Just this side of heaven is a place called Rainbow Bridge.
When an animal dies that has been especially close to someone here, that pet goes to Rainbow Bridge.
There are meadows and hills for all of our special friends so they can run and play together. There is plenty of food, water and sunshine, and our friends are warm and comfortable.
All the animals who had been ill and old are restored to health and vigor; those who were hurt or maimed are made whole and strong again, just as we remember them in our dreams of days and times gone by.
The animals are happy and content, except for one small thing; they each miss someone very special to them, who had to be left behind.
They all run and play together, but the day comes when one suddenly stops and looks into the distance. His bright eyes are intent; His eager body begins to quiver. Suddenly he begins to run from the group, flying over the green grass, his legs carrying him faster and faster.
You have been spotted, and when you and your special friend finally meet, you cling together in joyous reunion, never to be parted again. The happy kisses rain upon your face; your hands again caress the beloved head, and you look once more into the trusting eyes of your pet, so long gone from your life but never absent from your heart.
Then you cross Rainbow Bridge together....
"Rainbow Bridge" is a beautiful piece of prose that suggests our departed pets wait for us to join them in the afterlife.
Rainbow Bridge is also a huge, natural rock formation located at Lake Powell on the Arizona/Utah border.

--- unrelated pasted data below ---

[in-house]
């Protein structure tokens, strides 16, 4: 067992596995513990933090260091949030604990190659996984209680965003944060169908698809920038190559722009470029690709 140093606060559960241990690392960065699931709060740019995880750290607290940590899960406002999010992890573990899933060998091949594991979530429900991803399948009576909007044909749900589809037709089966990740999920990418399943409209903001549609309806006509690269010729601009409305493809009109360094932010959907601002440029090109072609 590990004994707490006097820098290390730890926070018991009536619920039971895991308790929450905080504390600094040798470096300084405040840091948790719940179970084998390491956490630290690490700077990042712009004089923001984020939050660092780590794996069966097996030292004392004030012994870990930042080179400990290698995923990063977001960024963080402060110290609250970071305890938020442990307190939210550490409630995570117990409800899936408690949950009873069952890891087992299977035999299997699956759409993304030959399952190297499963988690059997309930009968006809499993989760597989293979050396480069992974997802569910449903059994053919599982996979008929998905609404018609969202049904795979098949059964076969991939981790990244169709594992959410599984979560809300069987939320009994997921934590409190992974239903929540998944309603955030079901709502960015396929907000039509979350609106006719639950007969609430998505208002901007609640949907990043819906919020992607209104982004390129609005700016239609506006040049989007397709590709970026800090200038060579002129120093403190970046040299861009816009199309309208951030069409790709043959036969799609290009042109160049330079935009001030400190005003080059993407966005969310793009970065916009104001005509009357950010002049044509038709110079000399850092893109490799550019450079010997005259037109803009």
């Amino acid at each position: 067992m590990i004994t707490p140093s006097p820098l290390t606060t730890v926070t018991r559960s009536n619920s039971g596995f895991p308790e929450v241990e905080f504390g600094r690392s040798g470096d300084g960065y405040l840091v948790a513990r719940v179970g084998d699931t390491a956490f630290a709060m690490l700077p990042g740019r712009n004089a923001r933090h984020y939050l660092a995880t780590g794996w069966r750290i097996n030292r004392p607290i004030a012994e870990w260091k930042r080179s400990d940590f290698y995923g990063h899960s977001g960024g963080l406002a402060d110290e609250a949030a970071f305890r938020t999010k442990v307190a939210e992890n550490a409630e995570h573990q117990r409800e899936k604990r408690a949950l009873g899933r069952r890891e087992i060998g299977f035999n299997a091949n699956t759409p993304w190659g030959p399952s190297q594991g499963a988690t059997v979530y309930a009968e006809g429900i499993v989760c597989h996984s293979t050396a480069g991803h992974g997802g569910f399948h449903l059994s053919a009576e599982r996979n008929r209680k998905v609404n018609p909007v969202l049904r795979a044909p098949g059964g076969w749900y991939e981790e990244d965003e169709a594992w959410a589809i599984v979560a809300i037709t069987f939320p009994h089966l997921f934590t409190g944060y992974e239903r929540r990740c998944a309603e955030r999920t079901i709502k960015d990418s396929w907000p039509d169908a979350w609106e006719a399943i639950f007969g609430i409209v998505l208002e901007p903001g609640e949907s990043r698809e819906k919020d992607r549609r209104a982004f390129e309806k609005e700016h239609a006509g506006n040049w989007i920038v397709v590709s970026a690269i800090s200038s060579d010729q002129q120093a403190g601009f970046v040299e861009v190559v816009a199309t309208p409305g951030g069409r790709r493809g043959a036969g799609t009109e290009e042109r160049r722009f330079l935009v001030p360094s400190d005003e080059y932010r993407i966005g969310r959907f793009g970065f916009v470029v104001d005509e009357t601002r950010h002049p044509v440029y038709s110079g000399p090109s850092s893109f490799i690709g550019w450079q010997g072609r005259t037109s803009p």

Is there a connection between the two? Wally Brown, a member of the Navajo Tribe's Bitter Water Clan, says a connection is quite likely. Brown is a Navajo historian; he has researched the Rainbow Bridge and the special significance it holds in the spiritual beliefs of the Navajo.
Brown believes the Rainbow Bridge was discovered during the Freemont Culture which dates to 1200 A.D. Sand paintings of the Anasazi and the Towering Hang People clearly portray the rock formation as well. For centuries, the Rainbow Bridge has been the sacred site of Native American healing ceremonies - ceremonies which heal a person's spiritual nature.
According to Brown, the Rainbow Bridge represents a connection between this life and the next - a path provided to make the passing easier. He says the term "rainbow" comes, not only from the formation's shape itself, but also from the stories of people who saw a bright, white light as they were dying. White light is a combination of all the colors found in a rainbow.
Brown says Navajos believe that all animals can talk and that humans could, at one time, "clearly understand and communicate with their four-legged brothers." He says this communication is a major part of the Navajo stories passed from generation to generation (considered documentation of the tribe's history). As time progressed, however, and the Navajo culture became diluted by outside influences, the ability to talk with the animals was impaired. As he put it, "When a people lose a sense of the culture, the beliefs are thrown by the wayside - and the human abilities found in those beliefs are lost as well."
The question is asked again: Is there a true connection between "Rainbow Bridge" (the prose) and Rainbow Bridge (the rock formation considered a sacred site by the Navajos)? Since the author of the piece is unknown, the origin of the concept may never be discovered. Such a connection also depends on one's spiritual beliefs and is very personal in nature.
Wally Brown, for one, says the association fits because the Navajos believe in the equality of all souls - human and animal. He says the thought of being reunited with his beloved animals is quite comforting, and "what better place than the Rainbow Bridge?"
Copyright © 1997-2012 Maryann Watkins